The first thing that struck me as I entered Tramway’s vast main gallery space was the smell. Evocative rather than unpleasant, it was the odor of the factory and workshop, of engine oil and machinery, grease and metal, precision engineering and brute industrial force. There were more odours of industry as I walked round this former tram shed, navigating a series of eight installations (Yield Point, 2017). Consisting of fabricated objects that foreground the materials and processes of mechanization, each element at the same time betrays its lack of utility, form hinting at but not delivering any discernible function.
Claire Barclay’s carefully configured sculptural arrangements occupy the space with a mix of menace and forlornness. They are made from, amongst other things, steel and cast-concrete, machined aluminium and rubber, brass mesh and white ceramic, canvas and printed fabric – practical, purposeful materials born of the industrial age. These works appear robust and reliable yet, as suggested by the exhibition’s title – in mechanical engineering, a ‘yield point’ is the moment at which a solid material loses its elasticity and becomes permanently deformed – there is tension and uncertainty, too. Drama fills the gallery. Grease is smeared on metal, oil soaks into suede and black thread, and the smells of the factory floor are complemented by the colours of the same: bright orange powder-coated steel, jet-black rubber drive belts, the silver sheen of aluminium, roughly stitched mustard-yellow canvas.
The forensic focus on materials and their ability to evoke memory and emotion is a constant in Barclay’s practice. So, too, is the importance of process in her work: these installations, like those in previous shows, were created in-situ, with the gallery space acting as a temporary studio in the lead-up to the exhibition’s opening. Yield Point responds to Tramway’s late-Victorian industrial architecture and can, in part, be seen as continuing the artist’s dialogue with her home city’s manufacturing history. Her commission for last year’s Glasgow International, Bright Bodies (2016), was installed in the part-derelict Kelvin Hall – host to the 1951 Festival of Britain’s Exhibition of Industrial Power and for many years the home of a popular circus.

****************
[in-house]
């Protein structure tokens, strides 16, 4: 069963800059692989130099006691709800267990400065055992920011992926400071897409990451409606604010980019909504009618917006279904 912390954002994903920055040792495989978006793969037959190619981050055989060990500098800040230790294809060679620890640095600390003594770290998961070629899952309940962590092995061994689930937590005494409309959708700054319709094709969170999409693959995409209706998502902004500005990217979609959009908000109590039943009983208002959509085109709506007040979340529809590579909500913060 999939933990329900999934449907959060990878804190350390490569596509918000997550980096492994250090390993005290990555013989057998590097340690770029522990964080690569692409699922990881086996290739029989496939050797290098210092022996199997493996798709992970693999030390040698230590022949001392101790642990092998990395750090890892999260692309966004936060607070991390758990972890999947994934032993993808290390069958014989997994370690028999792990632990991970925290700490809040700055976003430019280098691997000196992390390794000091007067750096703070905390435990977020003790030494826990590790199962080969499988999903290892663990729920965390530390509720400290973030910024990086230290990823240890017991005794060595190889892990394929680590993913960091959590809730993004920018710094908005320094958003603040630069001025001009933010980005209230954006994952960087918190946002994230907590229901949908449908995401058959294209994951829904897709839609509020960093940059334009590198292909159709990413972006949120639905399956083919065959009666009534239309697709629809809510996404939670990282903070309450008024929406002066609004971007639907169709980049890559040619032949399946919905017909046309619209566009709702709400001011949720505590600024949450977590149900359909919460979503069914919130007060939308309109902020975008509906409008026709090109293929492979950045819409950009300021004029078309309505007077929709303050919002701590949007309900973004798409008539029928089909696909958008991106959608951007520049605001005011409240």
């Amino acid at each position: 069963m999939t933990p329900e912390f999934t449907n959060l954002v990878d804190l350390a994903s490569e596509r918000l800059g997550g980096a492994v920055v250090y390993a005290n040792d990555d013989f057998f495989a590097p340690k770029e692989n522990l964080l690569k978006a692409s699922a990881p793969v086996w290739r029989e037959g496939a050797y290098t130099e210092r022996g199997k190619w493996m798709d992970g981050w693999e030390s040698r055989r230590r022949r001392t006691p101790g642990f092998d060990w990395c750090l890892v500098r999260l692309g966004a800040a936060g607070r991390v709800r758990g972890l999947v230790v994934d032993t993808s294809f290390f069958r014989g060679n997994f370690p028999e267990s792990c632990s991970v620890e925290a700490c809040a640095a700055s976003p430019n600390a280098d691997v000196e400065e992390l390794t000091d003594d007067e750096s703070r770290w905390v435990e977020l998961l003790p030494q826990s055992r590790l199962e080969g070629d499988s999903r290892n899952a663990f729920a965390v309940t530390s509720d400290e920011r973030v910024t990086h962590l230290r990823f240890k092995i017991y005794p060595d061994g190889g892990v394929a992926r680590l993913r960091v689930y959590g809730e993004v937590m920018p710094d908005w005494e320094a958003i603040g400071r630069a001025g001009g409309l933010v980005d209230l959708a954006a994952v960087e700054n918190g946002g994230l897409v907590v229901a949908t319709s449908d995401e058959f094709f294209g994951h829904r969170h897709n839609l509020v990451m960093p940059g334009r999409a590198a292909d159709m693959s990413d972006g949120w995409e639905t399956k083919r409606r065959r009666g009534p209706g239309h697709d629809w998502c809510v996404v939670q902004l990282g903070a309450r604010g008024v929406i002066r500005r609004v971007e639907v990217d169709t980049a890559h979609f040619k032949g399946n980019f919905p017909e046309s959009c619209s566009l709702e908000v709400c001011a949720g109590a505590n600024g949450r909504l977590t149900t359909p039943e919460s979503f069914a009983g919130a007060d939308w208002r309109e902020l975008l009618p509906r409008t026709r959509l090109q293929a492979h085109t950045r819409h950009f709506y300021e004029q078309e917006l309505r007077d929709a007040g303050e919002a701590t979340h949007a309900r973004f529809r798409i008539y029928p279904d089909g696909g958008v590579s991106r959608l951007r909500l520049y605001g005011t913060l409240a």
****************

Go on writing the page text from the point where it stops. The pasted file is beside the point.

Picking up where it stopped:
Yet, while Bright Bodies referenced the decline of traditional industries and the cultural and societal changes associated with this, Yield Point – though much larger in scale – is more intimate in tone. The tension here seems to be between the hardness of mechanization – its repetition and exactness – and the vulnerability, the waywardness, of human behaviour, of flesh and bone. In oblique ways, the human body exerts a kind of ghostly presence throughout the exhibition. A grouping of three interlinked cage-like steel structures in the centre of the gallery calls to mind workplace lockers, stripped back to their frames and peppered with welded-on metal prongs that point slightly upwards, like oversized coat pegs. Elsewhere, cast-concrete ‘sinks’ have been filled with now-set liquid soap, evoking scenes of grime being scrubbed from hands at the end of a factory shift. More menacingly, smooth, flowing shapes cut from pinky-orange rubber hang on hooks like flayed skin.
These hints of the human form suggest industrial workers that both facilitate and disrupt the manufacturing process: the oil and poison in the industrial machine. While mechanization in all its forms can dehumanize and desensitize, the message of Yield Point seems, ultimately, to be an optimistic one – that the point of no return is yet to be reached and that the human spirit is not easily broken.